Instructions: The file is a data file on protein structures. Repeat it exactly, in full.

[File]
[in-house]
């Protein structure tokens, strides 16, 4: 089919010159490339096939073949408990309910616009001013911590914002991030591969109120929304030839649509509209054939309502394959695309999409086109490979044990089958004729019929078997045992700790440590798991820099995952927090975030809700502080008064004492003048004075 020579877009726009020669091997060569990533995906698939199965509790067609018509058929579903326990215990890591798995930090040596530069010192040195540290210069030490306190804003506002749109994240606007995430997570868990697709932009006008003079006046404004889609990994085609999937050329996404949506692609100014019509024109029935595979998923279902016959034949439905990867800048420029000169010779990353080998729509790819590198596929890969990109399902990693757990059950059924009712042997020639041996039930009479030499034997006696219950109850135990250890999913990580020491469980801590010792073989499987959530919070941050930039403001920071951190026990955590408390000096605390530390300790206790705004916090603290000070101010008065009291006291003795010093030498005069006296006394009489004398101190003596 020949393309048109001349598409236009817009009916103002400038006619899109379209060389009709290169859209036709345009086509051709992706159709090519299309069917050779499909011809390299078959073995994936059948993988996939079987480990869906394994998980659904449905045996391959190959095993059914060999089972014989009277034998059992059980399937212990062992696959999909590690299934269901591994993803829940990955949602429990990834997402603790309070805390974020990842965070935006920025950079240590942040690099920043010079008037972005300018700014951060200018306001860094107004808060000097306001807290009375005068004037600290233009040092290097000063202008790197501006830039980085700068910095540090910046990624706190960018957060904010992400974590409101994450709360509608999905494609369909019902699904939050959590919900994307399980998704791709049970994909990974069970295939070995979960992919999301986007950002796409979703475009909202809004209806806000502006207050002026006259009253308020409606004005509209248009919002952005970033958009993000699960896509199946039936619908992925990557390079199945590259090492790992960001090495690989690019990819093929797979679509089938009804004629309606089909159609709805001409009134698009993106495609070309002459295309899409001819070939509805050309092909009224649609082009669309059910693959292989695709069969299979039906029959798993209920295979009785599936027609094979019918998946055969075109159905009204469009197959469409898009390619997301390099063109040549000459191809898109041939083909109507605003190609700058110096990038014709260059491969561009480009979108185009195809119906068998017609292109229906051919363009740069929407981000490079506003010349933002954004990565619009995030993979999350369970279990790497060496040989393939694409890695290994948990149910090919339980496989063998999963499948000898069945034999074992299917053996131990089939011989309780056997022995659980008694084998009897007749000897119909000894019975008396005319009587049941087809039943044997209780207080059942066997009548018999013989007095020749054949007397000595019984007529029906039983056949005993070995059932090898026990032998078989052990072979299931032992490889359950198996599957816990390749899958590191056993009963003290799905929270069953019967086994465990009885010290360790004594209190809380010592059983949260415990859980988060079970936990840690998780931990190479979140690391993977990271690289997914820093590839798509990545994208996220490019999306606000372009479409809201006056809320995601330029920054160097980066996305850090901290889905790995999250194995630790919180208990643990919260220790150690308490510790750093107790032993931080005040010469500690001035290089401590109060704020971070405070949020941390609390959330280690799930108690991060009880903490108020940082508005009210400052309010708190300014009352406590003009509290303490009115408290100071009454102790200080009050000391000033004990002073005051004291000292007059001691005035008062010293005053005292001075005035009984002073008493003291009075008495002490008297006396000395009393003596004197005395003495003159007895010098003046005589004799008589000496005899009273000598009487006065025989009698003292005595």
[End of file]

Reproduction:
[in-house]
């Protein structure tokens, strides 16, 4: 089919010159490339096939073949408990309910616009001013911590914002991030591969109120929304030839649509509209054939309502394959695309999409086109490979044990089958004729019929078997045992700790440590798991820099995952927090975030809700502080008064004492003048004075 020579877009726009020669091997060569990533995906698939199965509790067609018509058929579903326990215990890591798995930090040596530069010192040195540290210069030490306190804003506002749109994240606007995430997570868990697709932009006008003079006046404004889609990994085609999937050329996404949506692609100014019509024109029935595979998923279902016959034949439905990867800048420029000169010779990353080998729509790819590198596929890969990109399902990693757990059950059924009712042997020639041996039930009479030499034997006696219950109850135990250890999913990580020491469980801590010792073989499987959530919070941050930039403001920071951190026990955590408390000096605390530390300790206790705004916090603290000070101010008065009291006291003795010093030498005069006296006394009489004398101190003596 020949393309048109001349598409236009817009009916103002400038006619899109379209060389009709290169859209036709345009086509051709992706159709090519299309069917050779499909011809390299078959073995994936059948993988996939079987480990869906394994998980659904449905045996391959190959095993059914060999089972014989009277034998059992059980399937212990062992696959999909590690299934269901591994993803829940990955949602429990990834997402603790309070805390974020990842965070935006920025950079240590942040690099920043010079008037972005300018700014951060200018306001860094107004808060000097306001807290009375005068004037600290233009040092290097000063202008790197501006830039980085700068910095540090910046990624706190960018957060904010992400974590409101994450709360509608999905494609369909019902699904939050959590919900994307399980998704791709049970994909990974069970295939070995979960992919999301986007950002796409979703475009909202809004209806806000502006207050002026006259009253308020409606004005509209248009919002952005970033958009993000699960896509199946039936619908992925990557390079199945590259090492790992960001090495690989690019990819093929797979679509089938009804004629309606089909159609709805001409009134698009993106495609070309002459295309899409001819070939509805050309092909009224649609082009669309059910693959292989695709069969299979039906029959798993209920295979009785599936027609094979019918998946055969075109159905009204469009197959469409898009390619997301390099063109040549000459191809898109041939083909109507605003190609700058110096990038014709260059491969561009480009979108185009195809119906068998017609292109229906051919363009740069929407981000490079506003010349933002954004990565619009995030993979999350369970279990790497060496040989393939694409890695290994948990149910090919339980496989063998999963499948000898069945034999074992299917053996131990089939011989309780056997022995659980008694084998009897007749000897119909000894019975008396005319009587049941087809039943044997209780207080059942066997009548018999013989007095020749054949007397000595019984007529029906039983056949005993070995059932090898026990032998078989052990072979299931032992490889359950198996599957816990390749899958590191056993009963003290799905929270069953019967086994465990009885010290360790004594209190809380010592059983949260415990859980988060079970936990840690998780931990190479979140690391993977990271690289997914820093590839798509990545994208996220490019999306606000372009479409809201006056809320995601330029920054160097980066996305850090901290889905790995999250194995630790919180208990643990919260220790150690308490510790750093107790032993931080005040010469500690001035290089401590109060704020971070405070949020941390609390959330280690799930108690991060009880903490108020940082508005009210400052309010708190300014009352406590003009509290303490009115408290100071009454102790200080009050000391000033004990002073005051004291000292007059001691005035008062010293005053005292001075005035009984002073008493003291009075008495002490008297006396000395009393003596004197005395003495003159007895010098003046005589004799008589000496005899009273000598009487006065025989009698003292005595």